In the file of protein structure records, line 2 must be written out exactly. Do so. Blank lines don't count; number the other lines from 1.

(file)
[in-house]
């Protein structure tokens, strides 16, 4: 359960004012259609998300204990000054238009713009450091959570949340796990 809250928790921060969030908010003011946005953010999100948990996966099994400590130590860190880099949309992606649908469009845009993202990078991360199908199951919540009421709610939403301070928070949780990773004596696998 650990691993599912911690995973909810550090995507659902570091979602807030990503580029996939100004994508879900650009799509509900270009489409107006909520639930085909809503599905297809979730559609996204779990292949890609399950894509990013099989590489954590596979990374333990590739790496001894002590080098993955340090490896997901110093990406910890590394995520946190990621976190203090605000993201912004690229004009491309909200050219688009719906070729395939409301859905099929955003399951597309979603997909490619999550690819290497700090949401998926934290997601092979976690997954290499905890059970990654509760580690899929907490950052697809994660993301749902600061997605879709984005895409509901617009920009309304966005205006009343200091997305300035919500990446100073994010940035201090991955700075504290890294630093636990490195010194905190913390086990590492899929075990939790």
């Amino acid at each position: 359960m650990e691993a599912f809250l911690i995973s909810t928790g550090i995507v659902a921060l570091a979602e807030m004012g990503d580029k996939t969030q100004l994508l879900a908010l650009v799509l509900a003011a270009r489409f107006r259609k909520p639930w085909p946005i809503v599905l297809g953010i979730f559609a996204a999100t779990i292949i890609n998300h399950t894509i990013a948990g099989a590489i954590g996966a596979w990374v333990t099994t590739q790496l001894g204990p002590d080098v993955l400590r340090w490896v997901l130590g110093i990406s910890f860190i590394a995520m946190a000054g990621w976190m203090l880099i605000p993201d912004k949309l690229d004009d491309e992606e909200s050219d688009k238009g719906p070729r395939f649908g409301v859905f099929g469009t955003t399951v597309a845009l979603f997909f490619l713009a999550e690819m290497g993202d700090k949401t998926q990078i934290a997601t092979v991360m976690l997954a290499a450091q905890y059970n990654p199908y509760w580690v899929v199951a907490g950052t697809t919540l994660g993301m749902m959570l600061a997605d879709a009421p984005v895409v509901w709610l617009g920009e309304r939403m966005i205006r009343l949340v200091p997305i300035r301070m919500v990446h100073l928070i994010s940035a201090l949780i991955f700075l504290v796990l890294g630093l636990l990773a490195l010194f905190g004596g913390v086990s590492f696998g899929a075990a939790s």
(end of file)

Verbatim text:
């Protein structure tokens, strides 16, 4: 359960004012259609998300204990000054238009713009450091959570949340796990 809250928790921060969030908010003011946005953010999100948990996966099994400590130590860190880099949309992606649908469009845009993202990078991360199908199951919540009421709610939403301070928070949780990773004596696998 650990691993599912911690995973909810550090995507659902570091979602807030990503580029996939100004994508879900650009799509509900270009489409107006909520639930085909809503599905297809979730559609996204779990292949890609399950894509990013099989590489954590596979990374333990590739790496001894002590080098993955340090490896997901110093990406910890590394995520946190990621976190203090605000993201912004690229004009491309909200050219688009719906070729395939409301859905099929955003399951597309979603997909490619999550690819290497700090949401998926934290997601092979976690997954290499905890059970990654509760580690899929907490950052697809994660993301749902600061997605879709984005895409509901617009920009309304966005205006009343200091997305300035919500990446100073994010940035201090991955700075504290890294630093636990490195010194905190913390086990590492899929075990939790």